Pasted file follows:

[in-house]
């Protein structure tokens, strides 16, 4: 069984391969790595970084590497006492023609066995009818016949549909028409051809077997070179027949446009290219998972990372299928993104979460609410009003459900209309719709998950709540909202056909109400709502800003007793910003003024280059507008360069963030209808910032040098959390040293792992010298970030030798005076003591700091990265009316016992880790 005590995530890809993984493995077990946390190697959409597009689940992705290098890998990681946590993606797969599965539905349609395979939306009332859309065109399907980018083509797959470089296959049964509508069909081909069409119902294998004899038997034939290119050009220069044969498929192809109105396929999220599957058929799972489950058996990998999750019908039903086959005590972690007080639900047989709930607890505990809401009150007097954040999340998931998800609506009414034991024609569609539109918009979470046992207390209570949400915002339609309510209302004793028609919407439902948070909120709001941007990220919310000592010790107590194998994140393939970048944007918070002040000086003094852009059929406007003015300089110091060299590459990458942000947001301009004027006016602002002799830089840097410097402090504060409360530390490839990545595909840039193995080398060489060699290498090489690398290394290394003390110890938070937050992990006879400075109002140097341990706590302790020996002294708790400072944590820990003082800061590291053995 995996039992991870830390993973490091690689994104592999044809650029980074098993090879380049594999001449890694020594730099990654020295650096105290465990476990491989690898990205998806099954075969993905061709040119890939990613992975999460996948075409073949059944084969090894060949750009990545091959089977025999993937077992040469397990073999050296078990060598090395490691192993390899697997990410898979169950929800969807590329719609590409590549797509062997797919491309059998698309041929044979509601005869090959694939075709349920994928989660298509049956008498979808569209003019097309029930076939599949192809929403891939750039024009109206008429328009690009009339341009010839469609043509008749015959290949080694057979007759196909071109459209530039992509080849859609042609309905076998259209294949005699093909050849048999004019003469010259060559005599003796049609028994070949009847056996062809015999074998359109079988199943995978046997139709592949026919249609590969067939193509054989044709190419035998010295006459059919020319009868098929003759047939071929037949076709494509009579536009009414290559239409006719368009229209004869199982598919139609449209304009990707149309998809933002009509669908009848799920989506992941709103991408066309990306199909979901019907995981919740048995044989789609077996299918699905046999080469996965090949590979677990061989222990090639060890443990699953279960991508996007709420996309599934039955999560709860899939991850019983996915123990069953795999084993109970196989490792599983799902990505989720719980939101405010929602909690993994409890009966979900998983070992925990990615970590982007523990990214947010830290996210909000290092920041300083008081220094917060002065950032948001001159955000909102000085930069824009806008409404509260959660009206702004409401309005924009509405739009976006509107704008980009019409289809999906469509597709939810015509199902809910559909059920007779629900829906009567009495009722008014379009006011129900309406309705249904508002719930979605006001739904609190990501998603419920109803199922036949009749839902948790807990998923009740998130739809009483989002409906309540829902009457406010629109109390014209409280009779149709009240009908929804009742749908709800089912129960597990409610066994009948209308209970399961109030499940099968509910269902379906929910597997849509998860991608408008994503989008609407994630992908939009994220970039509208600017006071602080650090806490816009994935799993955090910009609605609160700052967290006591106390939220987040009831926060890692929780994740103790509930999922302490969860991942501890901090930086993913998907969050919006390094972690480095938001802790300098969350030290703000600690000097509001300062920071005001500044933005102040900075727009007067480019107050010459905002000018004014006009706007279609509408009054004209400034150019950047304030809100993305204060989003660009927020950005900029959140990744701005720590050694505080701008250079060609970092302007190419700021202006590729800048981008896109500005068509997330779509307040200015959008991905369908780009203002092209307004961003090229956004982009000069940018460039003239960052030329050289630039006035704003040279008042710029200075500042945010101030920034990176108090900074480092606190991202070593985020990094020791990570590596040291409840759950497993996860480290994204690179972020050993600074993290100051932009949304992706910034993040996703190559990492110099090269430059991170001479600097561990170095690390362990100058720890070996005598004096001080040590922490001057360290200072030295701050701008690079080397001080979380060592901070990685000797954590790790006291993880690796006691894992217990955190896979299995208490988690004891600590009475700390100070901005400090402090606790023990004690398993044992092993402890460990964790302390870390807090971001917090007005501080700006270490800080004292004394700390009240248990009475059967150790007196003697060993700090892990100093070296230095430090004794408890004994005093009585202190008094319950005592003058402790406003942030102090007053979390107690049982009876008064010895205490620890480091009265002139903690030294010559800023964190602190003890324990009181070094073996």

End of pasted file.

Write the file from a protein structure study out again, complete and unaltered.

[in-house]
């Protein structure tokens, strides 16, 4: 069984391969790595970084590497006492023609066995009818016949549909028409051809077997070179027949446009290219998972990372299928993104979460609410009003459900209309719709998950709540909202056909109400709502800003007793910003003024280059507008360069963030209808910032040098959390040293792992010298970030030798005076003591700091990265009316016992880790 005590995530890809993984493995077990946390190697959409597009689940992705290098890998990681946590993606797969599965539905349609395979939306009332859309065109399907980018083509797959470089296959049964509508069909081909069409119902294998004899038997034939290119050009220069044969498929192809109105396929999220599957058929799972489950058996990998999750019908039903086959005590972690007080639900047989709930607890505990809401009150007097954040999340998931998800609506009414034991024609569609539109918009979470046992207390209570949400915002339609309510209302004793028609919407439902948070909120709001941007990220919310000592010790107590194998994140393939970048944007918070002040000086003094852009059929406007003015300089110091060299590459990458942000947001301009004027006016602002002799830089840097410097402090504060409360530390490839990545595909840039193995080398060489060699290498090489690398290394290394003390110890938070937050992990006879400075109002140097341990706590302790020996002294708790400072944590820990003082800061590291053995 995996039992991870830390993973490091690689994104592999044809650029980074098993090879380049594999001449890694020594730099990654020295650096105290465990476990491989690898990205998806099954075969993905061709040119890939990613992975999460996948075409073949059944084969090894060949750009990545091959089977025999993937077992040469397990073999050296078990060598090395490691192993390899697997990410898979169950929800969807590329719609590409590549797509062997797919491309059998698309041929044979509601005869090959694939075709349920994928989660298509049956008498979808569209003019097309029930076939599949192809929403891939750039024009109206008429328009690009009339341009010839469609043509008749015959290949080694057979007759196909071109459209530039992509080849859609042609309905076998259209294949005699093909050849048999004019003469010259060559005599003796049609028994070949009847056996062809015999074998359109079988199943995978046997139709592949026919249609590969067939193509054989044709190419035998010295006459059919020319009868098929003759047939071929037949076709494509009579536009009414290559239409006719368009229209004869199982598919139609449209304009990707149309998809933002009509669908009848799920989506992941709103991408066309990306199909979901019907995981919740048995044989789609077996299918699905046999080469996965090949590979677990061989222990090639060890443990699953279960991508996007709420996309599934039955999560709860899939991850019983996915123990069953795999084993109970196989490792599983799902990505989720719980939101405010929602909690993994409890009966979900998983070992925990990615970590982007523990990214947010830290996210909000290092920041300083008081220094917060002065950032948001001159955000909102000085930069824009806008409404509260959660009206702004409401309005924009509405739009976006509107704008980009019409289809999906469509597709939810015509199902809910559909059920007779629900829906009567009495009722008014379009006011129900309406309705249904508002719930979605006001739904609190990501998603419920109803199922036949009749839902948790807990998923009740998130739809009483989002409906309540829902009457406010629109109390014209409280009779149709009240009908929804009742749908709800089912129960597990409610066994009948209308209970399961109030499940099968509910269902379906929910597997849509998860991608408008994503989008609407994630992908939009994220970039509208600017006071602080650090806490816009994935799993955090910009609605609160700052967290006591106390939220987040009831926060890692929780994740103790509930999922302490969860991942501890901090930086993913998907969050919006390094972690480095938001802790300098969350030290703000600690000097509001300062920071005001500044933005102040900075727009007067480019107050010459905002000018004014006009706007279609509408009054004209400034150019950047304030809100993305204060989003660009927020950005900029959140990744701005720590050694505080701008250079060609970092302007190419700021202006590729800048981008896109500005068509997330779509307040200015959008991905369908780009203002092209307004961003090229956004982009000069940018460039003239960052030329050289630039006035704003040279008042710029200075500042945010101030920034990176108090900074480092606190991202070593985020990094020791990570590596040291409840759950497993996860480290994204690179972020050993600074993290100051932009949304992706910034993040996703190559990492110099090269430059991170001479600097561990170095690390362990100058720890070996005598004096001080040590922490001057360290200072030295701050701008690079080397001080979380060592901070990685000797954590790790006291993880690796006691894992217990955190896979299995208490988690004891600590009475700390100070901005400090402090606790023990004690398993044992092993402890460990964790302390870390807090971001917090007005501080700006270490800080004292004394700390009240248990009475059967150790007196003697060993700090892990100093070296230095430090004794408890004994005093009585202190008094319950005592003058402790406003942030102090007053979390107690049982009876008064010895205490620890480091009265002139903690030294010559800023964190602190003890324990009181070094073996």